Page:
In February of 2000, I took a chunk of my severance and put a large down payment on my first car, a certified pre-owned forest green 1998 Ford Escort wagon. The whole transaction was conducted online--selected, financed, insured, all of it. It was one of those autocratic decisions on my part, as I didn't (and still don't) have a drivers license. We went down to the dealership to sign the paperwork and pick up the vehicle. I envisioned road trips, vacations, trips to the grocery that didn't require delivery. Ahhhh, freedom.

The first time we dinged her up was during what can only described as a pissing contest between my husband and the driver of an SUV, while jockeying for position in a car-wash line. The car was in our possession for a month. We were all unhurt, but my son saw both of his parents at less than their finest. Since then, a friend riding in the backseat inadvertently opened up the car door into oncoming traffic, my husband misjudged a pickup on 21st Street in Astoria, we were rear ended on the Clearview expressway, and Brian dozed behind the wheel on the BQE. At no time was anyone hurt, but the front driver's side of the car has taken some damage!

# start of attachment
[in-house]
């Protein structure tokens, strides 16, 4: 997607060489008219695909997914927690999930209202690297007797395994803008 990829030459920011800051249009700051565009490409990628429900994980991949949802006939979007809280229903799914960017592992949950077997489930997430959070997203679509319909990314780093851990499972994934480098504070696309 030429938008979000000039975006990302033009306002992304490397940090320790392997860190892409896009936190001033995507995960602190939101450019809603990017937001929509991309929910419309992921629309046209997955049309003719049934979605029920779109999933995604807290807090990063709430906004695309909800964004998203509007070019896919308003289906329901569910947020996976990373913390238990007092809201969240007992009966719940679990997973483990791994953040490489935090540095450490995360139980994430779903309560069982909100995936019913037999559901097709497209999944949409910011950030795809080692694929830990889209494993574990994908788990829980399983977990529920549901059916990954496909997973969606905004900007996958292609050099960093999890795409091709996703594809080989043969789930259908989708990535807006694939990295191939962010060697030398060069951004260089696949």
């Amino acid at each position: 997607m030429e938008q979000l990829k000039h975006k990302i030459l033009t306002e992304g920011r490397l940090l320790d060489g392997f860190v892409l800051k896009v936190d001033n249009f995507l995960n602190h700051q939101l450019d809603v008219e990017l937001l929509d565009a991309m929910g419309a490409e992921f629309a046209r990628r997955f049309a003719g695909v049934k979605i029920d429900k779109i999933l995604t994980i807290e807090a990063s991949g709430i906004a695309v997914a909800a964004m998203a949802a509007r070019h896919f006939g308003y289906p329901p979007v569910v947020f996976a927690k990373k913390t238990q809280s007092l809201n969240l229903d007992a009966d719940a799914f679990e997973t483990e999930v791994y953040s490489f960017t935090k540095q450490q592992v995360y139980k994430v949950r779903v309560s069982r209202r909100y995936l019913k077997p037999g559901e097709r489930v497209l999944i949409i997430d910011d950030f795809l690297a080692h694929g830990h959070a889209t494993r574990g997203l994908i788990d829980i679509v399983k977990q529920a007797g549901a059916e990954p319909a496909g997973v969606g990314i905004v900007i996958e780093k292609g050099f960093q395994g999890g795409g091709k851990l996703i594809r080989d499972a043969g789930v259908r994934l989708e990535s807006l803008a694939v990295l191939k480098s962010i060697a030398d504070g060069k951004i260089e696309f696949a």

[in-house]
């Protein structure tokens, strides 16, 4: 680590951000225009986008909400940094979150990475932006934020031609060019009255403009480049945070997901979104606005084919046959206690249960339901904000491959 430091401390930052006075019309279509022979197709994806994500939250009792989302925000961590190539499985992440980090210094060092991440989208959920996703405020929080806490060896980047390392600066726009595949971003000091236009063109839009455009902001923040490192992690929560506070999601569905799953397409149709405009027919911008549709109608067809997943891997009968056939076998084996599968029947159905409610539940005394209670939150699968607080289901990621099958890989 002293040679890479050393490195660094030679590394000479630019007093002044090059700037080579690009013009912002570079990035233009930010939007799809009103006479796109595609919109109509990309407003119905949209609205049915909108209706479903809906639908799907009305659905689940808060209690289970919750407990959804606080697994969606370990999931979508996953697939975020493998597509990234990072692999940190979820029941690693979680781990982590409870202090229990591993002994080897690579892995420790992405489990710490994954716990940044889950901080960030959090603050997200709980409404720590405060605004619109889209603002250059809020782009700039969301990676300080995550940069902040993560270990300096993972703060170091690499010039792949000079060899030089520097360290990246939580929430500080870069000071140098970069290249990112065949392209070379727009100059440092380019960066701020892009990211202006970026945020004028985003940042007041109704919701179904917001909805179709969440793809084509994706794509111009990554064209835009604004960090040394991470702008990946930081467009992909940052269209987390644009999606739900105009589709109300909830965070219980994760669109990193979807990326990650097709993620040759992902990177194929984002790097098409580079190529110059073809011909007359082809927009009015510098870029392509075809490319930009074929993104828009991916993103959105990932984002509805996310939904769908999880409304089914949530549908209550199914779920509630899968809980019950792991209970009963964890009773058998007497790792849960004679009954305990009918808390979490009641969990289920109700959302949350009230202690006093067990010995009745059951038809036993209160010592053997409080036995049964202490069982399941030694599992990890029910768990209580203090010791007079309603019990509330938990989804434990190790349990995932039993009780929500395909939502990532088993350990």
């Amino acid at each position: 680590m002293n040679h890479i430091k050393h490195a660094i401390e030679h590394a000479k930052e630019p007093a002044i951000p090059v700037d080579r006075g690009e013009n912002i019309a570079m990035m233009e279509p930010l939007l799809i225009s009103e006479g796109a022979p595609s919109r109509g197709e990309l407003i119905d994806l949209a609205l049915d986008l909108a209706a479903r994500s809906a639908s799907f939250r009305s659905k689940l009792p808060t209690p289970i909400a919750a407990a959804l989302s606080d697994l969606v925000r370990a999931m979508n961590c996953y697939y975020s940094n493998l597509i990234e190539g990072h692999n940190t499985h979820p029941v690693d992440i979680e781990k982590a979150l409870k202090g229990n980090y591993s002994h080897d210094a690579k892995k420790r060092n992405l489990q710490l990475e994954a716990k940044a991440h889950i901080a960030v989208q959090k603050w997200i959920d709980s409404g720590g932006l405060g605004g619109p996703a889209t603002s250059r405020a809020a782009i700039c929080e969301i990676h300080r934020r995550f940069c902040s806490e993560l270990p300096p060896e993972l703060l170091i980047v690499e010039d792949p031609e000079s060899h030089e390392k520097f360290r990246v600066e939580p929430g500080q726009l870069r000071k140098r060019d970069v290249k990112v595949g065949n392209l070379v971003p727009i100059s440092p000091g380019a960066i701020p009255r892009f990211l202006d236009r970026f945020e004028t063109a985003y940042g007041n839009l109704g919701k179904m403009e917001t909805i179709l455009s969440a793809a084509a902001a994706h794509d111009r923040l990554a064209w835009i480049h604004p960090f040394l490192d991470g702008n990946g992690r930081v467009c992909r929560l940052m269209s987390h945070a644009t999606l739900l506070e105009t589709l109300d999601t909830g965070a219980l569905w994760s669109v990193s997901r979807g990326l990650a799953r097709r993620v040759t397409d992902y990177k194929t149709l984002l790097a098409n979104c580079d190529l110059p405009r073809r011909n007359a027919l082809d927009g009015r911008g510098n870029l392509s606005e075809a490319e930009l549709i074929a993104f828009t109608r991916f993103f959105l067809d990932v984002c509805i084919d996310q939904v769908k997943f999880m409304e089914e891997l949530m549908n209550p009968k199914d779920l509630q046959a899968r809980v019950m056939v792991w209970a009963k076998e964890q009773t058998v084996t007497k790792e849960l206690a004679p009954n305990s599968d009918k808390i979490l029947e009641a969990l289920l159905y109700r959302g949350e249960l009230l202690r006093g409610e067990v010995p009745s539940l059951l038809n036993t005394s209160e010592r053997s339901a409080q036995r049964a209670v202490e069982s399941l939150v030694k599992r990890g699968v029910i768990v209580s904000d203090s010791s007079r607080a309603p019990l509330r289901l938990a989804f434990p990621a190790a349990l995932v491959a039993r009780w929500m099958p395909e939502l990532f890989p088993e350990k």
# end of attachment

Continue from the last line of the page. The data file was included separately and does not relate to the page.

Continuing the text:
My husband can be an impatient driver. He hates getting stuck at a red light when the car in front of him goes just slowly enough to make it through, but he can't. He is also convinced that those who drive larger vehicles hold his in contempt. While he is not reckless per se, he is adamant that he not be taken advantage of on the road. He will NOT cede the right of way unless other drivers are polite or he is in peril. He said that I should have his epitaph read "I was in my lane."